Reviewed by Jed R. Cruz
By Joe Hill
448 pp. William Morrow.
It’s a rare pleasure to sit down with a novel that can be finished in a single sitting. It’s the best of both worlds in many ways: the depth and characterization of a story long enough to allow its characters and situations to breathe and grow, and also the singular experience of falling into another world and not coming back up for air until a complete story has been told from beginning to end.
Perhaps the entirety of Joe Hill’s latest can’t be finished in a single sitting, but the four short novels that the book contains can very well be finished in four.
Strange Weather is a collection of four novels, each unrelated and self-contained, but also tied to each other through the titular theme. In each tale, something is happening with the weather, whether it’s a storm or a forest fire. The stories are very much of the weird variety, confidently straddling the line between horror and science fiction, but also of the human variety. Relationships of different sorts are explored in surprising depth in each one, adding a layer of relatability and believability, and in some cases, increasing the stakes.
It’s difficult to write about many of the plot points that happen in each short novel, because each one is so lean and focused, and discovering what the story is actually about is part of the joy of reading through each one. A simple, brief glimpse into each would be best to avoid any spoiled revelations:
In Snapshot, the narrator recounts his childhood as an overweight, friendless adolescent with a knack for engineering and a former nanny who has just started to exhibit signs of age-related memory loss. She offers a cryptic warning that no one could possibly believe, and storm clouds have begun to roll in over the horizon.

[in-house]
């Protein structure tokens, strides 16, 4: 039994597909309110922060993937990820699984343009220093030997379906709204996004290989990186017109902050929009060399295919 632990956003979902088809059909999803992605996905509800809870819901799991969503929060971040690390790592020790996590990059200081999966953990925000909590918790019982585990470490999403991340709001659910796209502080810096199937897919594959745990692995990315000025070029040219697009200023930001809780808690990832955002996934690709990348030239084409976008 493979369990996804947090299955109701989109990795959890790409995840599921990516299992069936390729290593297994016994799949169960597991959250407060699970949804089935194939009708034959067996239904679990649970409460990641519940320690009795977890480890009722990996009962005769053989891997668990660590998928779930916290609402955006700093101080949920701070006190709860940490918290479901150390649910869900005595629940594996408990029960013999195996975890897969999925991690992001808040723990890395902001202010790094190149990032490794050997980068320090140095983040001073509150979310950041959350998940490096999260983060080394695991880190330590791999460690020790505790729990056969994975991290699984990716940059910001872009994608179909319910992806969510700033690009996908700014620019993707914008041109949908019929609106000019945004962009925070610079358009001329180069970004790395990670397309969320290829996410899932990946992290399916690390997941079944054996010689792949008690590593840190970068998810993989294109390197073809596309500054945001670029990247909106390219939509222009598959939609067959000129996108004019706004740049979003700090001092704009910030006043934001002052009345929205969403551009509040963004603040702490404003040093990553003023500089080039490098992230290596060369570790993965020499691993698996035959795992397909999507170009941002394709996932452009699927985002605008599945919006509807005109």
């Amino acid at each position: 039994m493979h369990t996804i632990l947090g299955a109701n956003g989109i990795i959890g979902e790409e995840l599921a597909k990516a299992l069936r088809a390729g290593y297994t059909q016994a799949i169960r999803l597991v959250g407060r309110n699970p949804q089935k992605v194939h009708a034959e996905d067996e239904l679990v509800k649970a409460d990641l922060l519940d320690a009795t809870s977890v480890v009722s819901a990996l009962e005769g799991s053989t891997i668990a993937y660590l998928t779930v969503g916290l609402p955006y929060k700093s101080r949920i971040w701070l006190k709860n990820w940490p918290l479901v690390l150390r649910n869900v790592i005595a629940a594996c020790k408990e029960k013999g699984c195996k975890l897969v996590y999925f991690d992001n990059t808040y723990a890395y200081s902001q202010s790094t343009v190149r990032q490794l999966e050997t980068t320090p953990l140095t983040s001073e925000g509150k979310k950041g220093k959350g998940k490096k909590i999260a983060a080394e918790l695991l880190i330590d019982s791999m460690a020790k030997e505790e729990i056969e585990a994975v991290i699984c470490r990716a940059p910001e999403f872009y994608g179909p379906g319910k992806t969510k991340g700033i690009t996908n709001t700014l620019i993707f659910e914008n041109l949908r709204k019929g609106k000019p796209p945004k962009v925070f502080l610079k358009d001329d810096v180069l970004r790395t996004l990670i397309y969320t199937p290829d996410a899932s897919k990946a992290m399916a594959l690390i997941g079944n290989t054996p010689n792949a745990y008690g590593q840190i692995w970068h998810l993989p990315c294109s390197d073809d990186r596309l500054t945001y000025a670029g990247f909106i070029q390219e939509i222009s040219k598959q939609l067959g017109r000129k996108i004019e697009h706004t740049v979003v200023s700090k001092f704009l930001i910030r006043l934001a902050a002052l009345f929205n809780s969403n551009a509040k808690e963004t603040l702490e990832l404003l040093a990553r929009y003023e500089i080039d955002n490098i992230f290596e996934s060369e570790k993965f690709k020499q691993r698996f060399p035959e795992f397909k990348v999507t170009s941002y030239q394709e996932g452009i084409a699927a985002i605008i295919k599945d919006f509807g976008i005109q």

It takes a bit of time for Loaded to fully come together, as it begins with different snapshots of scenes and characters separated by place and time. The gaps between each will get smaller, with black, single-mom journalist Aisha Lanternglass as the central character, a fire in the distance as the central disaster, and the central theme being — what else? — guns. Loaded is almost a procedural, combining patient investigation with sudden bursts of extreme violence.
Aubrey is a musician. Aubrey is hopelessly in love with Harriet. Aubrey is also currently inside an airplane, minutes from jumping out with a parachute. Aubrey is afraid of heights. Aubrey is also afraid to tell Harriet what he really wants. Aubrey does not want to jump.
Aubrey does jump, but he lands much, much sooner than anyone might have expected.
The protagonist of Rain is the incredibly-named Honeysuckle Speck, and her world is literally ending around her. Rain tells a familiar story in many ways: Honeysuckle’s brief journey in search of family through a society in the process of falling apart, where rain can tear a person apart and a doomsday cult is giddily awaiting the day of reckoning (after getting it wrong several times in the past).
Strange Weather is a mystery. It’s a sealed box that is an absolute delight to unfold. The characters are well-sketched out, the events are terrifying and memorable, and one particular ending is a gut-punch out of nowhere.
It remains to be seen whether there are parallels and symbols hidden within the multiple layers of each story, because it seems like they are there and they’re not easy to spot.
Each story, however, is a fantastic read. Highly recommended.
Strange Weather by Joe Hill will be available soon at Fully Booked. To reserve a copy in advance, email us at email@example.com.
Jed is one of the co-founders of Popsicle Games, a game development studio based in the Philippines. He has worked as an animator, web designer, and college instructor, but he continues to dream of writing for a living. Follow him on Facebook and Twitter @jrevita.
[Thoughts and views expressed in this article are those of the author and do not necessarily reflect the views of Fully Booked. Then again, we love our authors anyway.]